Facts and figures

Gallstones and gallbladder function

Gallstones are hard, pebble-like deposits that form inside the gallbladder. There are two main types of gallstones:

  • Stones made out of cholesterol. Gallstones made out of cholesterol are by far the most common type, responsible for 80% of cases1.
  • Stones made from too much bilirubin (the main pigment found in bile). Such stones are called pigment stones and, in Europe, are responsible for 15% of gallstone cases1.

Gallstones are an ancient entity, having occurred more than 3500 years ago, according to autopsies performed on Egyptian and Chinese mummies.

The gallbladder is a small organ situated underneath the liver. The gallbladder stores bile, a fluid which is released into the small intestine during digestion, where it emulsifies fats and assists their digestion.

The large majority of people who have gallstones have no symptoms (non-symptomatic gallstones). However, in a minority of cases, gallstones trigger severe abdominal pain (symptomatic gallstones). In these instances, the gallstones cause the gallbladder to become inflamed and this leads to gallbladder disease.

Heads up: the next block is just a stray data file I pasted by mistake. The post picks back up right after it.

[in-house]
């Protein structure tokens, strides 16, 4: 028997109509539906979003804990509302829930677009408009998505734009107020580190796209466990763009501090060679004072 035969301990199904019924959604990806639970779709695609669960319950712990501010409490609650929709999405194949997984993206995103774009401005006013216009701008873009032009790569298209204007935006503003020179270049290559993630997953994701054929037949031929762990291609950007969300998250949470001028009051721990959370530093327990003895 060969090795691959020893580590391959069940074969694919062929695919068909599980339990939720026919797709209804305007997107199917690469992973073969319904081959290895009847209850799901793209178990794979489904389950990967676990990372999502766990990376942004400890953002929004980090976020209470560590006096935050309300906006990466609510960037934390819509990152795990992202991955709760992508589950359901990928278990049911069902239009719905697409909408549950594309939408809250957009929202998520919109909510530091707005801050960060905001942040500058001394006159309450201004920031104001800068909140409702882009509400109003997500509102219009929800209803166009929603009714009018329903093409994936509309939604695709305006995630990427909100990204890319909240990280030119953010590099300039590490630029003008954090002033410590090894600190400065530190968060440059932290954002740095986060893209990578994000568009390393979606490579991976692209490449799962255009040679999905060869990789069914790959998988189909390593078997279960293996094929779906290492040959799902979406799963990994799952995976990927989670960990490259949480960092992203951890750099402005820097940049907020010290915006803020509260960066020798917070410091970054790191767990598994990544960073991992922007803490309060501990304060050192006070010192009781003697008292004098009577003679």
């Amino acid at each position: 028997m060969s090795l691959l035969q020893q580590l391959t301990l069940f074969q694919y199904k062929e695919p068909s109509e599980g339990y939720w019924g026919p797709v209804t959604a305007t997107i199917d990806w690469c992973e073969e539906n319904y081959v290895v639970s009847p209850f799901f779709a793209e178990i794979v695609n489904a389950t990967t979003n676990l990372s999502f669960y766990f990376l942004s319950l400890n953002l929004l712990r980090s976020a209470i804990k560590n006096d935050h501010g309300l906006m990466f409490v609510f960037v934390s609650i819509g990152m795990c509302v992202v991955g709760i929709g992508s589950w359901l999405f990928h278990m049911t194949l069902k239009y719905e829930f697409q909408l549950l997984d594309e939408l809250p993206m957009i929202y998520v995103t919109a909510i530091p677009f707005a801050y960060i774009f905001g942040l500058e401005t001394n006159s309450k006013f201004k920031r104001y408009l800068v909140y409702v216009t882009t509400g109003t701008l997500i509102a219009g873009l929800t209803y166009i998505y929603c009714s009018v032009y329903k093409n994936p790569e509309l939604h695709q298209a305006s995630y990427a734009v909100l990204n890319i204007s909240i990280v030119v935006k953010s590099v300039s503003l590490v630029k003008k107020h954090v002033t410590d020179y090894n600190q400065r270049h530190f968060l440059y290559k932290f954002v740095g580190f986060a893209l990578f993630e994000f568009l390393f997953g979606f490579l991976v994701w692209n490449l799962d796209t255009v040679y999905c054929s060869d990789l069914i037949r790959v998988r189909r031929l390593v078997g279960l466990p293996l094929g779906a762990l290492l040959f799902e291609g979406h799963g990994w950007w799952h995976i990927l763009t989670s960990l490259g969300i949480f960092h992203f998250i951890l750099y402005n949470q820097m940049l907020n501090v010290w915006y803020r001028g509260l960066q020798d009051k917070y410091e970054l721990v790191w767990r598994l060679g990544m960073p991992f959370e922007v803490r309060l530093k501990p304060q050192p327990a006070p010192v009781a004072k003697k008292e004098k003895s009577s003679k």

The scale of the issue

Gallstones are very common:

  • Across Europe, studies have shown that gallstones affect between 6-22% of the population2.
  • It is estimated that over 20 million individuals in the United States have gallbladder disease3.
  • In the US, gallbladder disease has a low mortality rate of 0.6%, but considering how common gallstones are, there were still an estimated 1092 gallstone-related deaths in 20044.
  • In the US, gallstone-related deaths have steadily declined from more than 5000 deaths in 1950, falling more than 50% between 1979 and 2004. This decline represents the greatest decrease for any digestive disease4.

Approximately 80% of people with gallstones will not suffer any symptoms linked to the presence of gallstones5.


  1. Gallstones – Medicine Net: http://www.medicinenet.com/gallstones/page2.htm
  2. R. Aerts and F. Penninckx (2003), The burden of gallstones disease in Europe, Aliment Pharmacol Ther, 18(Suppl):349–353.
  3. Everhart J E et al. (1999), Prevalence and ethnic differences in gallbladder disease in the United States. Gastroenterol, 117:3:632-639.
  4. J.E. Everhart and C.E. Ruhl (2009), Burden of digestive diseases in the United States part I: overall and upper gastrointestinal diseases, Gastroenterology, 136(2):376–386.
  5. NHS. Gallstones. https://www.nhs.uk/conditions/gallstones/

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